Researchers develop technology to shoot down crop-damaging “hasumon yoto” moths with laser light. (Provided by Osaka University’s Institute of Laser Engineering)

SUITA, Osaka Prefecture--Researchers here succeeded in zapping crop-damaging moths with laser beams, a development that has wide implications for parts of the world that suffer insect infestations.

“We want to contribute to tackling food shortages by improving efficiency in agricultural production,” said Kazuhisa Yamamoto, an engineering professor at Osaka University, who is a member of the team.

The findings were announced at a conference of the Laser Society of Japan on Jan. 19. The researchers intend to apply their technology to eliminating cockroaches and flies.

A video released by the team showed the last struggles of “hasumon yoto” (common cutworm), a moth found in Japan and many other parts of the world.

The bug loses its balance and plops down the moment it is struck by a bright ray of light.

The moth’s larva has such a voracious appetite that cabbage leaves are riddled with worm holes overnight. Its Japanese name derives from the word “yoto” (night thief).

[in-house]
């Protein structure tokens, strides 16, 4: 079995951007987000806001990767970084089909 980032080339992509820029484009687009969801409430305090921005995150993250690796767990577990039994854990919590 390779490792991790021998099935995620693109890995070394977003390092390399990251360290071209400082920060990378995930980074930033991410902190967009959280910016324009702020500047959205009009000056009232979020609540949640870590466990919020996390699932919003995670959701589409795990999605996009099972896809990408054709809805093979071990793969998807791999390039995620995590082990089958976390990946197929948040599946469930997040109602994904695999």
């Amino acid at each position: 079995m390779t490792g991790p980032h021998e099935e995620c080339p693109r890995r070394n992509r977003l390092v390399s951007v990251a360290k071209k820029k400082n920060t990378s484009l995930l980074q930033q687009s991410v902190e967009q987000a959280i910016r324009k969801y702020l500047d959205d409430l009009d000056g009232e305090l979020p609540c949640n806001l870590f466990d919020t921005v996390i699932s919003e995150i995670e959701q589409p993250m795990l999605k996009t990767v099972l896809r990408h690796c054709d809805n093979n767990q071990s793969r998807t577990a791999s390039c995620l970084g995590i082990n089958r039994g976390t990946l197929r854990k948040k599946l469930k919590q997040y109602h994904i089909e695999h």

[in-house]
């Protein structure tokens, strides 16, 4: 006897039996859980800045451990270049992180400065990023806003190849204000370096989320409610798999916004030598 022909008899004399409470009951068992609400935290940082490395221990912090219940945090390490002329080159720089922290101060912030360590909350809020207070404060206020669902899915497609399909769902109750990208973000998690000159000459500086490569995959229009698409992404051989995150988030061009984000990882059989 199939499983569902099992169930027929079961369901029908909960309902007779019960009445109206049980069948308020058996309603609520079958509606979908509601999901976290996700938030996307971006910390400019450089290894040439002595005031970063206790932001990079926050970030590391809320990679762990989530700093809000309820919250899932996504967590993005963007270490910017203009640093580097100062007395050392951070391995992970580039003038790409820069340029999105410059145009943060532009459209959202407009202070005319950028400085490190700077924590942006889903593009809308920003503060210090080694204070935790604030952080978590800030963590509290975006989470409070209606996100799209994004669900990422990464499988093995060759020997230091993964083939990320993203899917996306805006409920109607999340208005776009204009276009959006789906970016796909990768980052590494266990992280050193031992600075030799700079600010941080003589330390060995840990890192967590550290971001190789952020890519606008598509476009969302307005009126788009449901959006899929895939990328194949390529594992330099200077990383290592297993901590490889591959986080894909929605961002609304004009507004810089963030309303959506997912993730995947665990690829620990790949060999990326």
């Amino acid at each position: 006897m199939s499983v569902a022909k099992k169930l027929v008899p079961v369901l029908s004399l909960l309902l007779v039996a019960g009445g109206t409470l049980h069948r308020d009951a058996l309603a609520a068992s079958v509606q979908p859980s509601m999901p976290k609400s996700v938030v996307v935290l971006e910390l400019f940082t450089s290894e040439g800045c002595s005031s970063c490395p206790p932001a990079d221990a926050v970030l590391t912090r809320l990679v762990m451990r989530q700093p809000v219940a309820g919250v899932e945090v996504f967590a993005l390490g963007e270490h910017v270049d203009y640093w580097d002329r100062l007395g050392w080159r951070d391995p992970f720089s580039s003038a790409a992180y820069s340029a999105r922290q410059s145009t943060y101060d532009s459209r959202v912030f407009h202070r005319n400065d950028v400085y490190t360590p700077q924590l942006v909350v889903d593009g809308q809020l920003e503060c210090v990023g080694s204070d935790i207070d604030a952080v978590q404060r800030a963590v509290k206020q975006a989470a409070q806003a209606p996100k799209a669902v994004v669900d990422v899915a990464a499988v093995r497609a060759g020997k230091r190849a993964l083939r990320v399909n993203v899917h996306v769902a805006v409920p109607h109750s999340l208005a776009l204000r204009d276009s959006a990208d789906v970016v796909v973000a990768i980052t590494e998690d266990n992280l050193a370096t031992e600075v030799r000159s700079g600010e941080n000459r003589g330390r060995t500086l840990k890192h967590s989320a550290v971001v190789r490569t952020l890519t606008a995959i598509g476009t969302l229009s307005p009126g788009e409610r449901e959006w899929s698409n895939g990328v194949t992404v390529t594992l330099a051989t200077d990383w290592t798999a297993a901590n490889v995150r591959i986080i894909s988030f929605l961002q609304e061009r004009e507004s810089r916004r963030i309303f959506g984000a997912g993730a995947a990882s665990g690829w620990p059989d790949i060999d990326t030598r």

As the larva lives below ground during the day, chemical pesticides are not effective. How to safely eradicate the species posed a challenge.

Hiroshi Fuji, a specially appointed professor of photonics at Osaka University’s Institute of Laser Engineering, and his colleagues generated high heat by focusing laser light on a circle with a diameter of 1 centimeter.

The technique was known to stop 5-millimeter-long mosquitoes in their tracks, but whether it would be effective in dealing with 2-cm-long moth imagoes, which fly at 2 meters per second, was unclear.

The researchers targeted moths in flight and on walls, using a camera and image recognition software.

It emerged that applying laser light to the moth’s back, which is protected by wings, is not enough to bring it down.

But the insect lost its balance and fell when laser light hits its head or the inner upper side of its body, giving off flashes and smoke.

Attacking these weak spots likely made the bug freeze by raising their body temperatures above 60-80 degrees and changing the characteristics of body-constituting proteins.

When used in agricultural fields, laser light is expected to be applied upward to prevent any harm to people and crops.

The team members will advance research to accurately pinpoint weak areas, with an eye to putting the technology into practical use by 2025.

They also hope to equip robotic vacuums and other devices with the technology to remove household insect pests.